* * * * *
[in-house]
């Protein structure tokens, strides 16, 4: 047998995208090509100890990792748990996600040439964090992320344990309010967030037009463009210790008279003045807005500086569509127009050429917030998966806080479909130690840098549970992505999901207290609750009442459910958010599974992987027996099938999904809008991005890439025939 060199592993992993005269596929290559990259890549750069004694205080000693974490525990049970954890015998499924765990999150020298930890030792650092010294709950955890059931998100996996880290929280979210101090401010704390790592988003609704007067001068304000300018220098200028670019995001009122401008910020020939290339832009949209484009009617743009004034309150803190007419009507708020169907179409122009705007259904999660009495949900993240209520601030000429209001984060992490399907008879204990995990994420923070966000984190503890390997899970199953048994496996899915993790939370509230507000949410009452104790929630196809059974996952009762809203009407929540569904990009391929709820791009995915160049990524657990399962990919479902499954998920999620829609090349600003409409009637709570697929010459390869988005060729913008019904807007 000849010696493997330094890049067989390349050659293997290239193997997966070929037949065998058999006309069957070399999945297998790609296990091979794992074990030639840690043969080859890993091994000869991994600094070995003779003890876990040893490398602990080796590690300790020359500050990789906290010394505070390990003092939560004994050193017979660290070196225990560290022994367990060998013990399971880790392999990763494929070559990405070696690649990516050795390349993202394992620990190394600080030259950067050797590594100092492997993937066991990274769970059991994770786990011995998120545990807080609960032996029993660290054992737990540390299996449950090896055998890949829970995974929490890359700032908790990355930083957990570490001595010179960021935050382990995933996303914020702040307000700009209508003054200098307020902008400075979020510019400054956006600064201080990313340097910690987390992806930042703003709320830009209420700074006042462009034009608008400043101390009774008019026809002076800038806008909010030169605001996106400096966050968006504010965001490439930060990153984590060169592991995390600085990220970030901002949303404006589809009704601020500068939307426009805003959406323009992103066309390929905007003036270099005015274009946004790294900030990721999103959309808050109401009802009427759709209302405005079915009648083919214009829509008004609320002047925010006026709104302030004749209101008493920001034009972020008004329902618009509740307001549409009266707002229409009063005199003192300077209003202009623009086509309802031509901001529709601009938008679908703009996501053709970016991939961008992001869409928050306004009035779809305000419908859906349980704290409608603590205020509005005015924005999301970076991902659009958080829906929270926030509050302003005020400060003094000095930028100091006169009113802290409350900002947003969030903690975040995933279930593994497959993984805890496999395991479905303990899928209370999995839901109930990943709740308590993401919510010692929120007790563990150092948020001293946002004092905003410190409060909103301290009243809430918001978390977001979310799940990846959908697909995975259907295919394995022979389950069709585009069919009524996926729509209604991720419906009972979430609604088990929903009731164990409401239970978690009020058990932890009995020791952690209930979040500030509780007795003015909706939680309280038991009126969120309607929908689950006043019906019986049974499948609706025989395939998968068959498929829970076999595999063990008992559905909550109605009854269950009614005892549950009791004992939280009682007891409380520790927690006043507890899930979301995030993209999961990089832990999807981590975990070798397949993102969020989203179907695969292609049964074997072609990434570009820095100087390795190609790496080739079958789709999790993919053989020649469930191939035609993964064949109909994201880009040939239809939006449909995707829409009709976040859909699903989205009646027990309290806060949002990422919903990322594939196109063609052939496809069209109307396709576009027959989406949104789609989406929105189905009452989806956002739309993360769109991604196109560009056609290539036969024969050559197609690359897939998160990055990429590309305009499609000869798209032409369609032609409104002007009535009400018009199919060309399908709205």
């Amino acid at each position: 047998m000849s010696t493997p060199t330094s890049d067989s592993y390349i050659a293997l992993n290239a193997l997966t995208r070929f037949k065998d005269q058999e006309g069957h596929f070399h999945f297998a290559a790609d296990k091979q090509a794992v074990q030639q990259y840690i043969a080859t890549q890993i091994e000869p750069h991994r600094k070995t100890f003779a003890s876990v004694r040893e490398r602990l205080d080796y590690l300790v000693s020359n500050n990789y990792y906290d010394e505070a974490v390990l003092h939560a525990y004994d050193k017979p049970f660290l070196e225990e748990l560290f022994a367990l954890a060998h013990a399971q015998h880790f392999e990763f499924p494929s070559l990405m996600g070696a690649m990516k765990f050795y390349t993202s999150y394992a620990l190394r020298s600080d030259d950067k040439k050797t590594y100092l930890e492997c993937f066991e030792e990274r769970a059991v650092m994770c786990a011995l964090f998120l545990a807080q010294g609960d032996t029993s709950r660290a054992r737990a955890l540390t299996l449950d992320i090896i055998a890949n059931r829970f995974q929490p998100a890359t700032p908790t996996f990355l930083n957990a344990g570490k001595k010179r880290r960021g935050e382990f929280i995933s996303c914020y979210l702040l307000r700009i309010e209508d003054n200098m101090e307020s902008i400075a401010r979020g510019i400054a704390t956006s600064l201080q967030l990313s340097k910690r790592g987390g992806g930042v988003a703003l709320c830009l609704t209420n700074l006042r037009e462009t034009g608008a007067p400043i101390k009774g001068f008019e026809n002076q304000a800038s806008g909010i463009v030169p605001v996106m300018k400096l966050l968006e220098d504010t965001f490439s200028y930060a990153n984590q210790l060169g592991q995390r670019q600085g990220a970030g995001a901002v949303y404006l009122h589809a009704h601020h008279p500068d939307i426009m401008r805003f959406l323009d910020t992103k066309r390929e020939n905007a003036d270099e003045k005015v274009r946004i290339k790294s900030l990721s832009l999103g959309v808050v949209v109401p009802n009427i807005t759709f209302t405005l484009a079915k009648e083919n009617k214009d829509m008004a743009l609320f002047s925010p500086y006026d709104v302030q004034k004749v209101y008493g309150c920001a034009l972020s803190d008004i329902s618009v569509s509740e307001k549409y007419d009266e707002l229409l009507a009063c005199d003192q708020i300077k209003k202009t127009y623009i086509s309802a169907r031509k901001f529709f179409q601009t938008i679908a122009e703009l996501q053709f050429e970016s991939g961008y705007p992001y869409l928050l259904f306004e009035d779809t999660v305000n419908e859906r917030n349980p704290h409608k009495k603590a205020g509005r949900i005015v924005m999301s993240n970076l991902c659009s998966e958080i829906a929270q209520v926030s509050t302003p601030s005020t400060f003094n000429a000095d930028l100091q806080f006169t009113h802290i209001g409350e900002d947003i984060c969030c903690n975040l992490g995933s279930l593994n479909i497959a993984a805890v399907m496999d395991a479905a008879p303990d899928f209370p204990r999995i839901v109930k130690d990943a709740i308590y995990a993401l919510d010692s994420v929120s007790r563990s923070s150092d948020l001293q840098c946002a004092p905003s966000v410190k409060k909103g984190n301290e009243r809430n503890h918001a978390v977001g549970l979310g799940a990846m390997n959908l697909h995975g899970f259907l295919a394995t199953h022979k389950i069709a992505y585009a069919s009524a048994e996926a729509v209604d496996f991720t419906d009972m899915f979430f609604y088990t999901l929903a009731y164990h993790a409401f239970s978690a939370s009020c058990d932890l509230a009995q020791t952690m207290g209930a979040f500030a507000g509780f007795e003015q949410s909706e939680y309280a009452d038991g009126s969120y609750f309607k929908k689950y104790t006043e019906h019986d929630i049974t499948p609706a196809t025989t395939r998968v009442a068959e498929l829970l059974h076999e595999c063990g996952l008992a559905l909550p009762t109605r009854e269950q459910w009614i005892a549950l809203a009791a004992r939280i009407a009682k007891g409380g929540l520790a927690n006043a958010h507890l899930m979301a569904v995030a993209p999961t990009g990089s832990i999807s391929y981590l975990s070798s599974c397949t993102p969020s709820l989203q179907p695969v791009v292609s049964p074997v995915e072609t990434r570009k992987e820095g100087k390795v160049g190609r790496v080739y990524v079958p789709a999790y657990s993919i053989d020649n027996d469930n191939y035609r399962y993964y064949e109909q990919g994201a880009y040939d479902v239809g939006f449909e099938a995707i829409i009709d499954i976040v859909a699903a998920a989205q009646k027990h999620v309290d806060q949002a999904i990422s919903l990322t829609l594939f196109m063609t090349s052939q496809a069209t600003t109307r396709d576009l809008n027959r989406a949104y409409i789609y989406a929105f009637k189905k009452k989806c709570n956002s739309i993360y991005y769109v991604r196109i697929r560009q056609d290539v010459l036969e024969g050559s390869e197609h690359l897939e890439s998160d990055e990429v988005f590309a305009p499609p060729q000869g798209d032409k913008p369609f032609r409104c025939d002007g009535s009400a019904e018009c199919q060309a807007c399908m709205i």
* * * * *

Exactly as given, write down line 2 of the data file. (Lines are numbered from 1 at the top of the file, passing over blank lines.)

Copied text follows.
């Protein structure tokens, strides 16, 4: 047998995208090509100890990792748990996600040439964090992320344990309010967030037009463009210790008279003045807005500086569509127009050429917030998966806080479909130690840098549970992505999901207290609750009442459910958010599974992987027996099938999904809008991005890439025939 060199592993992993005269596929290559990259890549750069004694205080000693974490525990049970954890015998499924765990999150020298930890030792650092010294709950955890059931998100996996880290929280979210101090401010704390790592988003609704007067001068304000300018220098200028670019995001009122401008910020020939290339832009949209484009009617743009004034309150803190007419009507708020169907179409122009705007259904999660009495949900993240209520601030000429209001984060992490399907008879204990995990994420923070966000984190503890390997899970199953048994496996899915993790939370509230507000949410009452104790929630196809059974996952009762809203009407929540569904990009391929709820791009995915160049990524657990399962990919479902499954998920999620829609090349600003409409009637709570697929010459390869988005060729913008019904807007 000849010696493997330094890049067989390349050659293997290239193997997966070929037949065998058999006309069957070399999945297998790609296990091979794992074990030639840690043969080859890993091994000869991994600094070995003779003890876990040893490398602990080796590690300790020359500050990789906290010394505070390990003092939560004994050193017979660290070196225990560290022994367990060998013990399971880790392999990763494929070559990405070696690649990516050795390349993202394992620990190394600080030259950067050797590594100092492997993937066991990274769970059991994770786990011995998120545990807080609960032996029993660290054992737990540390299996449950090896055998890949829970995974929490890359700032908790990355930083957990570490001595010179960021935050382990995933996303914020702040307000700009209508003054200098307020902008400075979020510019400054956006600064201080990313340097910690987390992806930042703003709320830009209420700074006042462009034009608008400043101390009774008019026809002076800038806008909010030169605001996106400096966050968006504010965001490439930060990153984590060169592991995390600085990220970030901002949303404006589809009704601020500068939307426009805003959406323009992103066309390929905007003036270099005015274009946004790294900030990721999103959309808050109401009802009427759709209302405005079915009648083919214009829509008004609320002047925010006026709104302030004749209101008493920001034009972020008004329902618009509740307001549409009266707002229409009063005199003192300077209003202009623009086509309802031509901001529709601009938008679908703009996501053709970016991939961008992001869409928050306004009035779809305000419908859906349980704290409608603590205020509005005015924005999301970076991902659009958080829906929270926030509050302003005020400060003094000095930028100091006169009113802290409350900002947003969030903690975040995933279930593994497959993984805890496999395991479905303990899928209370999995839901109930990943709740308590993401919510010692929120007790563990150092948020001293946002004092905003410190409060909103301290009243809430918001978390977001979310799940990846959908697909995975259907295919394995022979389950069709585009069919009524996926729509209604991720419906009972979430609604088990929903009731164990409401239970978690009020058990932890009995020791952690209930979040500030509780007795003015909706939680309280038991009126969120309607929908689950006043019906019986049974499948609706025989395939998968068959498929829970076999595999063990008992559905909550109605009854269950009614005892549950009791004992939280009682007891409380520790927690006043507890899930979301995030993209999961990089832990999807981590975990070798397949993102969020989203179907695969292609049964074997072609990434570009820095100087390795190609790496080739079958789709999790993919053989020649469930191939035609993964064949109909994201880009040939239809939006449909995707829409009709976040859909699903989205009646027990309290806060949002990422919903990322594939196109063609052939496809069209109307396709576009027959989406949104789609989406929105189905009452989806956002739309993360769109991604196109560009056609290539036969024969050559197609690359897939998160990055990429590309305009499609000869798209032409369609032609409104002007009535009400018009199919060309399908709205």